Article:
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JMK Solicitors welcome interim changes to Personal Injury discount rate planned in 2021

By 29th March 2021News, Personal Injury
JMK Solicitors Directors

The Department of Justice (DoJ) has confirmed that the personal injury discount rate will be changing to an interim rate of -1.75% from May 31st, 2021.

The news comes after a recent Assembly meeting on March 1st, which indicated that the planned legislation changes for 2021 will now not take place until 2022. In view of the changing timescale, the DoJ indicated last week that secondary legislation will be brought forward to change the rate from 2.5% to -1.75% from May 31st this year.

The personal injury discount rate thankfully only affects a very small number of accident victims who have suffered catastrophic and life-changing injuries, especially those who may never be able to work again. They may also require round-the-clock medical care and incur significant expenditure in adapting their homes to facilitate their wheelchairs for example. As these victims accept a lump sum final compensation payment, they are getting a lifetime of support all at once. Tragically some of these innocent people will have a shortened life expectancy because of the serious injuries they have sustained.

The final amount awarded to these victims is therefore adjusted via a calculation known as the ‘Discount Rate’ to reflect the interest they can expect to earn by investing the lump sum, as well as the effects of tax, expenses, and inflation on these investment returns.

Due to the collapse of the Northern Ireland Executive, which left the country without a Justice Minister for several years, Northern Ireland hasn’t updated its framework for close to twenty years, in the ways that England, Wales, and Scotland have done since 2017. Instead, we have been utilising the framework set out in the legal case of Wells v Wells, with the current personal injury discount rate set at 2.5%. Maurece Hutchinson, Managing Director at JMK Solicitors said people in Northern Ireland with life-changing injuries had not been treated fairly with the current discount rate.

Maurece noted that “As a result of it not changing over the years, we have clients in Northern Ireland receiving much less compensation and who are expected to take greater risks than they might be willing to undertake when investing their money compared to people living in London, Cardiff or Glasgow. Seriously injured people in Northern Ireland should receive the same rights as those in England, Scotland, and Wales.”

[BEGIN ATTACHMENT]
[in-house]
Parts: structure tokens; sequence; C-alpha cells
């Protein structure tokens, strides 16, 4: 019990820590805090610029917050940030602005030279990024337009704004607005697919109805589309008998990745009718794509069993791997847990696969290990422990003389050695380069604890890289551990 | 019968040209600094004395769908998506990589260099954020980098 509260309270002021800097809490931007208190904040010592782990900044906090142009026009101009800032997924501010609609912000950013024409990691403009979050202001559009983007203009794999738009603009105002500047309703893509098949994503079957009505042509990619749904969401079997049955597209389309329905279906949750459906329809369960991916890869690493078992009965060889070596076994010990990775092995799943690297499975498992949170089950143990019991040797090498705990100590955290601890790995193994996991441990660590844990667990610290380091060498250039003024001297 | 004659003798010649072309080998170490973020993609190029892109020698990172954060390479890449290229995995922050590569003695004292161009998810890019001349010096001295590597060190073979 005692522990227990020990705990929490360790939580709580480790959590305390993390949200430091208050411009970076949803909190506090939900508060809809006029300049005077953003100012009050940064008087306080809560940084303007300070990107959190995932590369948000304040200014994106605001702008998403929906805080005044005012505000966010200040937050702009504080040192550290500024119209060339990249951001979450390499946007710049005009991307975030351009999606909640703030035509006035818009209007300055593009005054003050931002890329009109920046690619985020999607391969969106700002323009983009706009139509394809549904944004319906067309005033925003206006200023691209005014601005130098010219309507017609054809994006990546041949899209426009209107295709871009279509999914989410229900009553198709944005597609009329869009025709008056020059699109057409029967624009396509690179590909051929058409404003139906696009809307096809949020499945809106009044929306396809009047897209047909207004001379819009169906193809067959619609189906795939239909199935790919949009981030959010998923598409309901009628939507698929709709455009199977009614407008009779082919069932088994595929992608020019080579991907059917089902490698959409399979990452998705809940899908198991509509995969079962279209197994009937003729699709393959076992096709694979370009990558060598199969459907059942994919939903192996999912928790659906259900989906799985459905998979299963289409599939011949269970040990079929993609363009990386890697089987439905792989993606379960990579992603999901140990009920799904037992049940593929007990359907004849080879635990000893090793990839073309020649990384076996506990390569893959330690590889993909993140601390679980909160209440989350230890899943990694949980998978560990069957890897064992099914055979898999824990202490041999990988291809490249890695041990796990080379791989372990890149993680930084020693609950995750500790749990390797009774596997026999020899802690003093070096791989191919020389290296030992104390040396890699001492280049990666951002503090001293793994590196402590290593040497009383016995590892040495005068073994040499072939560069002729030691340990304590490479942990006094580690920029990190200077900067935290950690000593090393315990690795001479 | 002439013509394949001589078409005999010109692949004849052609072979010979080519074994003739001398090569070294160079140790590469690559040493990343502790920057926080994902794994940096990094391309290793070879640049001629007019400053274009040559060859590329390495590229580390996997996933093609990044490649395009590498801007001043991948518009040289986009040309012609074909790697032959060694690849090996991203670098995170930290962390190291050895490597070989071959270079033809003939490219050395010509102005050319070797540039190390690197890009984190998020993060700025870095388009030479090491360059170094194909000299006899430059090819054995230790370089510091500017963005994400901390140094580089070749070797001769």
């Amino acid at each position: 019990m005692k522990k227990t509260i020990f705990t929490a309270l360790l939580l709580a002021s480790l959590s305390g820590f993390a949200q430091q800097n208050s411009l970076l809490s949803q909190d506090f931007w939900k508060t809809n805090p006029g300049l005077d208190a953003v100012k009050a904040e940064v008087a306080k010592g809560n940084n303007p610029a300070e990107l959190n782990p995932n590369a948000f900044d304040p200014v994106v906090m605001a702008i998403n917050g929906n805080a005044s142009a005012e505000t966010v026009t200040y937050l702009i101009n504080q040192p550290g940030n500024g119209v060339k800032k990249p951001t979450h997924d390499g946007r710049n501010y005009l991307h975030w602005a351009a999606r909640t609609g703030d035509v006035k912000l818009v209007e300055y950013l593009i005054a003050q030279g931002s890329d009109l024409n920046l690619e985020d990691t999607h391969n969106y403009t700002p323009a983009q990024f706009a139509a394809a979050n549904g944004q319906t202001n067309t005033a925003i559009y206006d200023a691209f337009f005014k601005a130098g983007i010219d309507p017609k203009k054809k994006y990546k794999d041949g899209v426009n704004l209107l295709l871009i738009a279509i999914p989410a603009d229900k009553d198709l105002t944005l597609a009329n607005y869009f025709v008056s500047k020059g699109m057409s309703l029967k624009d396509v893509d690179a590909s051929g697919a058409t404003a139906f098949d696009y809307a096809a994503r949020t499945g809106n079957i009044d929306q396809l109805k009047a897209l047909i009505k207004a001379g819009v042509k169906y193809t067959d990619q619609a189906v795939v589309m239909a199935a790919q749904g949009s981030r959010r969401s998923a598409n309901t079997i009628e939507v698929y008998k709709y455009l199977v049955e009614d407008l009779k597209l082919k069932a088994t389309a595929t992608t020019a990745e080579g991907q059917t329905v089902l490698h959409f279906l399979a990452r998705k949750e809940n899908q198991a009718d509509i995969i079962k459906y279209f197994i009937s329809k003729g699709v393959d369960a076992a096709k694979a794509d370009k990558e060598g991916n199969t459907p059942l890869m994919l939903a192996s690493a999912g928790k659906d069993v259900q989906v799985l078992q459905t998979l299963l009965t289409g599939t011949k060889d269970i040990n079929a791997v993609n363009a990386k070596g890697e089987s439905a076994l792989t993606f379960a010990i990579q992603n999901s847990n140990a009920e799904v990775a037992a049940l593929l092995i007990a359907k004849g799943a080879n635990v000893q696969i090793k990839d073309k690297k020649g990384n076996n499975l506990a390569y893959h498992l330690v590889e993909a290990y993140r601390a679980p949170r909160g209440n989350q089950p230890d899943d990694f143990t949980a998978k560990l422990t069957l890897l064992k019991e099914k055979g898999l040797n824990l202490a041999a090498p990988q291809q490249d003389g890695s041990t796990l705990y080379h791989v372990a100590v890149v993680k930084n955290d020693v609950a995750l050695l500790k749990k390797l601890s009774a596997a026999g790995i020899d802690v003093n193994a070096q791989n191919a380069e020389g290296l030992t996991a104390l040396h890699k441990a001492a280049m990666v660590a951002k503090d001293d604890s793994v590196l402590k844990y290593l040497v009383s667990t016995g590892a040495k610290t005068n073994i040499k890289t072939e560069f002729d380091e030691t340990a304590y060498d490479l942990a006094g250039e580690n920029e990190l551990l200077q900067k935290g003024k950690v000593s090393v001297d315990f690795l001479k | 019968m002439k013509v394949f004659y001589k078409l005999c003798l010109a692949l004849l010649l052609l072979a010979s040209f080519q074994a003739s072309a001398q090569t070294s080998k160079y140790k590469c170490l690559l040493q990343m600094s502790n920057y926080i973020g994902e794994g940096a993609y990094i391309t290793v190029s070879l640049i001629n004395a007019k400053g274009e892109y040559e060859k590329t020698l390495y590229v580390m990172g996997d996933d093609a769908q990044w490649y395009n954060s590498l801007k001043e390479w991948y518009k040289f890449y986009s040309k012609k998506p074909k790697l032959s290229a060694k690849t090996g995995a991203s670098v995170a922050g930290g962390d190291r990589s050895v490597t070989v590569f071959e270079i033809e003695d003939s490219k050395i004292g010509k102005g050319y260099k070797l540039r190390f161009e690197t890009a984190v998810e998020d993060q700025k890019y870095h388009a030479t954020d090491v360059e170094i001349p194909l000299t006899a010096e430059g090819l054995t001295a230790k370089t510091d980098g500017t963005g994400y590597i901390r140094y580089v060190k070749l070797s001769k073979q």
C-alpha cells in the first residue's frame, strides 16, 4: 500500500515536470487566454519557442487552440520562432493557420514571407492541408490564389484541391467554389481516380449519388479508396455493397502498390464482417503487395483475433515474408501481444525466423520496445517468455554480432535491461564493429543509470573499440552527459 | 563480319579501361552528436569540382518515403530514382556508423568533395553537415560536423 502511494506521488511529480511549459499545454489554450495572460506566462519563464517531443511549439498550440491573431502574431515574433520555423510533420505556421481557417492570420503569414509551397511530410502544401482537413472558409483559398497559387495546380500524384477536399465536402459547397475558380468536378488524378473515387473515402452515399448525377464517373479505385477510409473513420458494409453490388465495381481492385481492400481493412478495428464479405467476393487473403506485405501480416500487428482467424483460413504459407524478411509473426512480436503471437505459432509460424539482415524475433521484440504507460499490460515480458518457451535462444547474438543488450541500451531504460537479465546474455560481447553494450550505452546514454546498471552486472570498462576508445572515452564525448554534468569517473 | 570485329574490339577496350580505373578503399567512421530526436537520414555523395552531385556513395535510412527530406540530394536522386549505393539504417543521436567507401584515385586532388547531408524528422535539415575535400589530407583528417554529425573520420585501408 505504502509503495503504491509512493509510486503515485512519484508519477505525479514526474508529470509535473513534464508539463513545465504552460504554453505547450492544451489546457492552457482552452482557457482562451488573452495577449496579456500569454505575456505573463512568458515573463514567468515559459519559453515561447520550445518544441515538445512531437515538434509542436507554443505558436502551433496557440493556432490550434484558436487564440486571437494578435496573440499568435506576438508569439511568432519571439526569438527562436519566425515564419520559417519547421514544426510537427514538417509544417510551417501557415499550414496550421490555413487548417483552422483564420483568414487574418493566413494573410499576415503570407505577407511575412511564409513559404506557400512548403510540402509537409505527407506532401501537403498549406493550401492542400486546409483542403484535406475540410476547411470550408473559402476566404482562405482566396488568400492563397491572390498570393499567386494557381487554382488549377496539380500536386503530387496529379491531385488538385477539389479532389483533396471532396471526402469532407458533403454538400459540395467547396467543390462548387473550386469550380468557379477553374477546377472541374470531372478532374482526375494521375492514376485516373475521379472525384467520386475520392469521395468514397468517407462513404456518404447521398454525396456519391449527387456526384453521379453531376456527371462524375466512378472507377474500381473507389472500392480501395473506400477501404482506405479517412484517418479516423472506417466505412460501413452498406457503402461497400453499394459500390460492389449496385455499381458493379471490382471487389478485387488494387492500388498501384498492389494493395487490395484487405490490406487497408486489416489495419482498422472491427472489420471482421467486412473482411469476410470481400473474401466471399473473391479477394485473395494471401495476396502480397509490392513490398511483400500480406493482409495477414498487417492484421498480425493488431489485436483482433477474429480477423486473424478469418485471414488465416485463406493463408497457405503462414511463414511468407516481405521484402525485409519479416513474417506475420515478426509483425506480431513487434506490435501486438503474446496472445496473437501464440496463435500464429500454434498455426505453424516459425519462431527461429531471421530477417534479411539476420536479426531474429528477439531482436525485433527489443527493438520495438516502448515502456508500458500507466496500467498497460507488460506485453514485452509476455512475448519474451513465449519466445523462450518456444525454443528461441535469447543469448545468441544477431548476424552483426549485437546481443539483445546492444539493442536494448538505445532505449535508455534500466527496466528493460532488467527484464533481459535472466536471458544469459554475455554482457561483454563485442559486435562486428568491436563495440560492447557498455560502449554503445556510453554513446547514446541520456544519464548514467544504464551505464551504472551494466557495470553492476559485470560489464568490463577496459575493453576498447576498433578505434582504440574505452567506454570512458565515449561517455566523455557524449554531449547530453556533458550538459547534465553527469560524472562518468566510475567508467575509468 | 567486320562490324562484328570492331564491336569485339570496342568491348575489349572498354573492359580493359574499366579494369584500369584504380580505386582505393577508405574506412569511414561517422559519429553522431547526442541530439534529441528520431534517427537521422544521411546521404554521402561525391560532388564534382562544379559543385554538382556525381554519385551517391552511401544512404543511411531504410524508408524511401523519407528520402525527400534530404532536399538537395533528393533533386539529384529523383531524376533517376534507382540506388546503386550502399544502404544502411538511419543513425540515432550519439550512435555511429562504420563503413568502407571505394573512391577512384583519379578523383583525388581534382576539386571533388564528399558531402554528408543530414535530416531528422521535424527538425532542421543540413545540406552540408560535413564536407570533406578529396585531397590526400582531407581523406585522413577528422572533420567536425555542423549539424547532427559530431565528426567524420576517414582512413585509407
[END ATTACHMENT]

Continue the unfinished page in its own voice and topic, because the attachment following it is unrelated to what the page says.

A public consultation last summer asked respondents, which included JMK Solicitors, if utilising this framework to set the personal injury discount rate was still the correct approach for Northern Ireland.

In a Justice Committee meeting in November 2020, Justice Minister, Naomi Long spoke about bringing the Bill forward in January 2021, subject to the Assembly, and said the Bill should go ahead “as a matter of urgency as the legislation matters hugely to those directly impacted by it”.

However, on March 25th, the DoJ confirmed that an “expeditious passage” of the Bill through the Assembly prior to the summer recess would not be possible and it is now anticipated that it will be “into next year before the Bill is enacted and a rate can be set under the new Framework”. In light of the changing timescale, the DoJ has decided to “bring forward secondary legislation to change the current framework to -1.75%”.

Maurece says people in Northern Ireland who have gone through horrendous ordeals and suffered trauma and serious injuries should not be put through a system that “simply isn’t delivering justice for victims. It’s important to remember, these people need to make their funds last for the rest of their lives, but they’ve been in the unfortunate position where they face running out of it.”

“We should be looking after people who have gone through these terrible experiences, but instead they’re left to fend for themselves with unfair compensation and can face life-long stress from being unable to pay for what they need,” she adds.

Maurece welcomes the changes ahead in the coming months, “The interim legislation is great news for seriously injured people protecting their need for compensation to last their lifetimes. I look forward to the introduction of fair and permanent legislation in 2022 to continue to protect the people of Northern Ireland.”

If you have a personal injury claim, contact JMK Solicitors by calling 028 9032 0222 or emailing law@jmksolicitors.com. We will act quickly to investigate and guide you through your claim.